If it seems too easy, it just might be:
A few winters back, after five minutes of hand-drilling through three feet of ice on a remote lake, I looked around thinking how nice it was to have the lake all to myself. I then noticed there was no one else fishing, no old holes, nothing. I pulled out my regulations and sure enough, the lake was not open….close one!
Just say no to snagging:
Fish caught in freshwater must be hooked in the mouth. A popular misconception, especially on the Kenai and Russian rivers, is that as long as it was hooked in the head or nose it is legal. You never know when the person fishing next to you is an undercover Trooper or just a concerned citizen with a cell phone. Keeping a fish hooked elsewhere than the mouth is a good way to get a ticket and lose your fish. There are “lots of fish in the river;” let that one go and catch one legally.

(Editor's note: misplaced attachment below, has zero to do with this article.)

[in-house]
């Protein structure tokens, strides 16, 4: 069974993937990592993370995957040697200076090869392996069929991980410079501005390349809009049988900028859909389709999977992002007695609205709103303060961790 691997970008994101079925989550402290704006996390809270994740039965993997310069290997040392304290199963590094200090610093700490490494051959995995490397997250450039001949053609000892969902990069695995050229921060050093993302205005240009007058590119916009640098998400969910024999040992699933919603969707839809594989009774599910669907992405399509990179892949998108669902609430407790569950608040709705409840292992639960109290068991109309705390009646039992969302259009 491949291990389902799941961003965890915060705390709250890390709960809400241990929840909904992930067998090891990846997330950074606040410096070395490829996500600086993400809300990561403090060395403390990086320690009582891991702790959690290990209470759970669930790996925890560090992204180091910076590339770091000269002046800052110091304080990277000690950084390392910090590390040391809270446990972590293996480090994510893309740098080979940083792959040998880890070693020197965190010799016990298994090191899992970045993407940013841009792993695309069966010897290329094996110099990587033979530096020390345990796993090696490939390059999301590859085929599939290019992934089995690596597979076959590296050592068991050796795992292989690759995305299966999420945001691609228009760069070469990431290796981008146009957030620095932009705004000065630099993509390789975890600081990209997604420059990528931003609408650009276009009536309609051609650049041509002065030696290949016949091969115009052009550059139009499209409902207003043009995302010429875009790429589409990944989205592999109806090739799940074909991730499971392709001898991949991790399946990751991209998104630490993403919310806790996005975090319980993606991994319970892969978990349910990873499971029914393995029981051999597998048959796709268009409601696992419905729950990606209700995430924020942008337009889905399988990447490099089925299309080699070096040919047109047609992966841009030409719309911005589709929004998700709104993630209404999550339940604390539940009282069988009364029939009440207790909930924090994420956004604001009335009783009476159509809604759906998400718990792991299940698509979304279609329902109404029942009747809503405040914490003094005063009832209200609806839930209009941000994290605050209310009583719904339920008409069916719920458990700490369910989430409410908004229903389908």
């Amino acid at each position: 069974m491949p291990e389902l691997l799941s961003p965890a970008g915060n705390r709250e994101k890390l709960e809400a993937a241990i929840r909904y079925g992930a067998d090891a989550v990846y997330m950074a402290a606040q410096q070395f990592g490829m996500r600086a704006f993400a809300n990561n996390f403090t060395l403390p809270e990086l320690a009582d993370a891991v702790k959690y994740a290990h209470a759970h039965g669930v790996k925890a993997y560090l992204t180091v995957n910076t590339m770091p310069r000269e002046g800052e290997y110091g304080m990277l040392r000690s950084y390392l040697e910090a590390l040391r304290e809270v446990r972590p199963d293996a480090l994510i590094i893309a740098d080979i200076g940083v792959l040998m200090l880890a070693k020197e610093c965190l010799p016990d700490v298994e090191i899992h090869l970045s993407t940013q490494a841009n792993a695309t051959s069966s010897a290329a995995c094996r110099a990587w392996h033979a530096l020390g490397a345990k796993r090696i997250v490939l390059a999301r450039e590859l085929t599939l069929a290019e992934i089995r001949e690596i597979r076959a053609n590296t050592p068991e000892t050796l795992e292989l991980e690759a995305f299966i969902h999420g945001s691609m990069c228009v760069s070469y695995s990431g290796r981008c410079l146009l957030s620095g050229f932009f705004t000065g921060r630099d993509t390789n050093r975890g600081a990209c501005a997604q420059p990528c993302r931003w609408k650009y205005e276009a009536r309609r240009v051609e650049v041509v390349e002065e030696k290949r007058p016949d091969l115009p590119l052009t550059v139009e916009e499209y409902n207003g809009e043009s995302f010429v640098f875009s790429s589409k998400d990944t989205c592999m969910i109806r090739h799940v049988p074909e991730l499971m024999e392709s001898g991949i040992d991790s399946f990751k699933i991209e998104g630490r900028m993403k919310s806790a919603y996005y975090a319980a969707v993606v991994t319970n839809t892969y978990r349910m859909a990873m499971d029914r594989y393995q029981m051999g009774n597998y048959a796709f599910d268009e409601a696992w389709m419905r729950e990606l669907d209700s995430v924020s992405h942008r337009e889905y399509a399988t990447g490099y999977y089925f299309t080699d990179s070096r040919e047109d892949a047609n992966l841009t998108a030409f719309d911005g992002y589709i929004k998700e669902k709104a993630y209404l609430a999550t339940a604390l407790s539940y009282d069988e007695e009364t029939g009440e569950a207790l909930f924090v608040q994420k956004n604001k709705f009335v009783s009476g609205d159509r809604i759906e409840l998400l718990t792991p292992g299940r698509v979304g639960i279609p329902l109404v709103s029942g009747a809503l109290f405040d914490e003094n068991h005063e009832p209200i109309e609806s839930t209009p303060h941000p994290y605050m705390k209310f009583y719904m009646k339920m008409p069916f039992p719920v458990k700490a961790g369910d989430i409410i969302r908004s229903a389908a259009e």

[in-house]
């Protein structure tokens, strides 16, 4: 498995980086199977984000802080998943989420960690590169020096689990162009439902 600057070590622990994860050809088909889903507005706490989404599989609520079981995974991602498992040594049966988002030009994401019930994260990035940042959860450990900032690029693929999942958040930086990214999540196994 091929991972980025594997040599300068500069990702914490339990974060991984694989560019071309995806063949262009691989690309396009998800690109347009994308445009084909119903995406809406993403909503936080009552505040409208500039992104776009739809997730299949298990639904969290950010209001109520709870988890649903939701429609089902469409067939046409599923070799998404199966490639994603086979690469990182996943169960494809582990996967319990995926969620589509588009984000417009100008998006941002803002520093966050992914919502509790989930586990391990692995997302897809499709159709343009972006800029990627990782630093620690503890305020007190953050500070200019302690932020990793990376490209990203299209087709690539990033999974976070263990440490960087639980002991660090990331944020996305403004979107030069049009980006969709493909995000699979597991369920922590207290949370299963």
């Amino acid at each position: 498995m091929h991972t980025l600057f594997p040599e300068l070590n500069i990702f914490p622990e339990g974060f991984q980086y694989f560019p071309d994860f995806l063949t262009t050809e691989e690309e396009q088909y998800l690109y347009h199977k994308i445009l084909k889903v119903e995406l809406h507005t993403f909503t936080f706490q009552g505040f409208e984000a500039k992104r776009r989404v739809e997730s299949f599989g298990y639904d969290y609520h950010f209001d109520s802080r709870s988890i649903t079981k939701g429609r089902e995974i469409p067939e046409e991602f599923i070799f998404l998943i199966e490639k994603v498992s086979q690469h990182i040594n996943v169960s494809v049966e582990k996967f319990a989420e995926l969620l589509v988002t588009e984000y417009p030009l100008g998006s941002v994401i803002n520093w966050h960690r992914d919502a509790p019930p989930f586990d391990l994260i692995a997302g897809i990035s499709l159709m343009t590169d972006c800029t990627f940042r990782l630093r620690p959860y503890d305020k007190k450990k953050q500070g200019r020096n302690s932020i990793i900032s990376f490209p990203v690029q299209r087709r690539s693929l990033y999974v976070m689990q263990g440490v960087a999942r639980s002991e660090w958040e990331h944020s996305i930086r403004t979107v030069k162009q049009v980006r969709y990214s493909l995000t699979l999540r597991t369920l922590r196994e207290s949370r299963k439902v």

Immediately record you catch:
The harvest of certain species must be “immediately” recorded onto the back of your license. The list of species that must be recorded are listed on your sport-fishing license. Bring a pen and remember that new for 2017, halibut need to be recorded as well in some situations.
Party fishing is forbidden in Alaska: